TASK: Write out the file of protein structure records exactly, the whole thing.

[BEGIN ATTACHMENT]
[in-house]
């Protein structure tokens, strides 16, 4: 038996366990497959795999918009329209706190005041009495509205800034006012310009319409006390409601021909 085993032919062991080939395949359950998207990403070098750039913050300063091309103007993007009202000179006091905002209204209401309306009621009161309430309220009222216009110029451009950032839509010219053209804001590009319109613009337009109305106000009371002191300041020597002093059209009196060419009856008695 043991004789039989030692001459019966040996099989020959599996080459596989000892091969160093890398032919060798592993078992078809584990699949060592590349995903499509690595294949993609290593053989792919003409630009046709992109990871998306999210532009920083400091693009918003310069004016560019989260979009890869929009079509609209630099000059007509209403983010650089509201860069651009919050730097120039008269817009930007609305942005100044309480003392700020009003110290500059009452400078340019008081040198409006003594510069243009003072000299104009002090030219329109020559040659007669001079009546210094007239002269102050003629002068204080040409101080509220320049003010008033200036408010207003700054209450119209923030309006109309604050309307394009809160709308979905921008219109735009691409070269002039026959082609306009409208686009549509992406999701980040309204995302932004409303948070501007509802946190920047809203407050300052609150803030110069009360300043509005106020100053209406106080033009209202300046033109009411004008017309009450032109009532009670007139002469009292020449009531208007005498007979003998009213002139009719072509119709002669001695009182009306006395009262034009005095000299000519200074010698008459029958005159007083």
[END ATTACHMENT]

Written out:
[in-house]
């Protein structure tokens, strides 16, 4: 038996366990497959795999918009329209706190005041009495509205800034006012310009319409006390409601021909 085993032919062991080939395949359950998207990403070098750039913050300063091309103007993007009202000179006091905002209204209401309306009621009161309430309220009222216009110029451009950032839509010219053209804001590009319109613009337009109305106000009371002191300041020597002093059209009196060419009856008695 043991004789039989030692001459019966040996099989020959599996080459596989000892091969160093890398032919060798592993078992078809584990699949060592590349995903499509690595294949993609290593053989792919003409630009046709992109990871998306999210532009920083400091693009918003310069004016560019989260979009890869929009079509609209630099000059007509209403983010650089509201860069651009919050730097120039008269817009930007609305942005100044309480003392700020009003110290500059009452400078340019008081040198409006003594510069243009003072000299104009002090030219329109020559040659007669001079009546210094007239002269102050003629002068204080040409101080509220320049003010008033200036408010207003700054209450119209923030309006109309604050309307394009809160709308979905921008219109735009691409070269002039026959082609306009409208686009549509992406999701980040309204995302932004409303948070501007509802946190920047809203407050300052609150803030110069009360300043509005106020100053209406106080033009209202300046033109009411004008017309009450032109009532009670007139002469009292020449009531208007005498007979003998009213002139009719072509119709002669001695009182009306006395009262034009005095000299000519200074010698008459029958005159007083």